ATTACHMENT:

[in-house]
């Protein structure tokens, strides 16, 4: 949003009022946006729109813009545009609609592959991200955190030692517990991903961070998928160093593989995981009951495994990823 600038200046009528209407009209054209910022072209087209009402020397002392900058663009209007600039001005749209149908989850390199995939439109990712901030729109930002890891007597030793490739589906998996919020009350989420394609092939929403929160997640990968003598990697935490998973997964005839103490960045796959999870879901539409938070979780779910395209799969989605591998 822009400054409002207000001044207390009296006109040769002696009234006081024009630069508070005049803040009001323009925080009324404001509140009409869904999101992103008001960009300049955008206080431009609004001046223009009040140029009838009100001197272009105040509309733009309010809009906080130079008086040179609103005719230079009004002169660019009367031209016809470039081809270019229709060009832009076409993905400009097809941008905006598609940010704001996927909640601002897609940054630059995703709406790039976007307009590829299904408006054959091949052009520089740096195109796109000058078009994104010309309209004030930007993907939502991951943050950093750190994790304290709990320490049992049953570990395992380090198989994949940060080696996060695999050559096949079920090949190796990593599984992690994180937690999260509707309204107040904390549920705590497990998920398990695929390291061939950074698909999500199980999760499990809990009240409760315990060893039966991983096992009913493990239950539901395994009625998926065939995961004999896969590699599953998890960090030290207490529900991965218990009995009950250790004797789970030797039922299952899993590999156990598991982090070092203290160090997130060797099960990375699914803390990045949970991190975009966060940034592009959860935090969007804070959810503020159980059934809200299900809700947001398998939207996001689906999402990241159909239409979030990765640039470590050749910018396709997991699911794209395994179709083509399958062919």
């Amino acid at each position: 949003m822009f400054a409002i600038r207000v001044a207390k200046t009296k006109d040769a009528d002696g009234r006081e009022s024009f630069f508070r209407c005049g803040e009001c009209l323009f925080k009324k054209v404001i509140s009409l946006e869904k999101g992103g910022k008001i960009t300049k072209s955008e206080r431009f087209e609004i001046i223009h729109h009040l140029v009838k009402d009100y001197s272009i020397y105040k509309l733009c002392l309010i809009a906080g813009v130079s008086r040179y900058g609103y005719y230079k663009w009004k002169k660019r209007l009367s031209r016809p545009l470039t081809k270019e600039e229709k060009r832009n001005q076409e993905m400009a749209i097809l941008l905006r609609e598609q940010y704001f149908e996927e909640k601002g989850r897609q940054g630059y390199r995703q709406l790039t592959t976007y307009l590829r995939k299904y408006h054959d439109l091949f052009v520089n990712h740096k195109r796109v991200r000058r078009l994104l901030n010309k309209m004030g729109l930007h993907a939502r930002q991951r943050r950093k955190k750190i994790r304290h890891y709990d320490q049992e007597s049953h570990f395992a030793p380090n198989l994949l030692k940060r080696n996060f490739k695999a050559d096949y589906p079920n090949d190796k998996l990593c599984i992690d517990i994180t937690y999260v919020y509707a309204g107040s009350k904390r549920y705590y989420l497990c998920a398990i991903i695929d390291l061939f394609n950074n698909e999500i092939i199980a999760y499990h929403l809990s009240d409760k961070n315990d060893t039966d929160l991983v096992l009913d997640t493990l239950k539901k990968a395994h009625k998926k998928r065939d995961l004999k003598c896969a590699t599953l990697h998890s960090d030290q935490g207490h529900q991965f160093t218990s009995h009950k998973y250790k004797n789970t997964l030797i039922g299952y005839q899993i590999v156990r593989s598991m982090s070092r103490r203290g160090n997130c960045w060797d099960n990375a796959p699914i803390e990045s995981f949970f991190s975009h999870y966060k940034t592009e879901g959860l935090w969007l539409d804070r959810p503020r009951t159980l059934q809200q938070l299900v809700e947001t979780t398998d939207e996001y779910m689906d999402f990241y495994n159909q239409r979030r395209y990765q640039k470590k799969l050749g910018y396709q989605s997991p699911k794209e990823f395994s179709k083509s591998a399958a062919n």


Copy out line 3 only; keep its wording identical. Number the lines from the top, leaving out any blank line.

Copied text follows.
């Amino acid at each position: 949003m822009f400054a409002i600038r207000v001044a207390k200046t009296k006109d040769a009528d002696g009234r006081e009022s024009f630069f508070r209407c005049g803040e009001c009209l323009f925080k009324k054209v404001i509140s009409l946006e869904k999101g992103g910022k008001i960009t300049k072209s955008e206080r431009f087209e609004i001046i223009h729109h009040l140029v009838k009402d009100y001197s272009i020397y105040k509309l733009c002392l309010i809009a906080g813009v130079s008086r040179y900058g609103y005719y230079k663009w009004k002169k660019r209007l009367s031209r016809p545009l470039t081809k270019e600039e229709k060009r832009n001005q076409e993905m400009a749209i097809l941008l905006r609609e598609q940010y704001f149908e996927e909640k601002g989850r897609q940054g630059y390199r995703q709406l790039t592959t976007y307009l590829r995939k299904y408006h054959d439109l091949f052009v520089n990712h740096k195109r796109v991200r000058r078009l994104l901030n010309k309209m004030g729109l930007h993907a939502r930002q991951r943050r950093k955190k750190i994790r304290h890891y709990d320490q049992e007597s049953h570990f395992a030793p380090n198989l994949l030692k940060r080696n996060f490739k695999a050559d096949y589906p079920n090949d190796k998996l990593c599984i992690d517990i994180t937690y999260v919020y509707a309204g107040s009350k904390r549920y705590y989420l497990c998920a398990i991903i695929d390291l061939f394609n950074n698909e999500i092939i199980a999760y499990h929403l809990s009240d409760k961070n315990d060893t039966d929160l991983v096992l009913d997640t493990l239950k539901k990968a395994h009625k998926k998928r065939d995961l004999k003598c896969a590699t599953l990697h998890s960090d030290q935490g207490h529900q991965f160093t218990s009995h009950k998973y250790k004797n789970t997964l030797i039922g299952y005839q899993i590999v156990r593989s598991m982090s070092r103490r203290g160090n997130c960045w060797d099960n990375a796959p699914i803390e990045s995981f949970f991190s975009h999870y966060k940034t592009e879901g959860l935090w969007l539409d804070r959810p503020r009951t159980l059934q809200q938070l299900v809700e947001t979780t398998d939207e996001y779910m689906d999402f990241y495994n159909q239409r979030r395209y990765q640039k470590k799969l050749g910018y396709q989605s997991p699911k794209e990823f395994s179709k083509s591998a399958a062919n």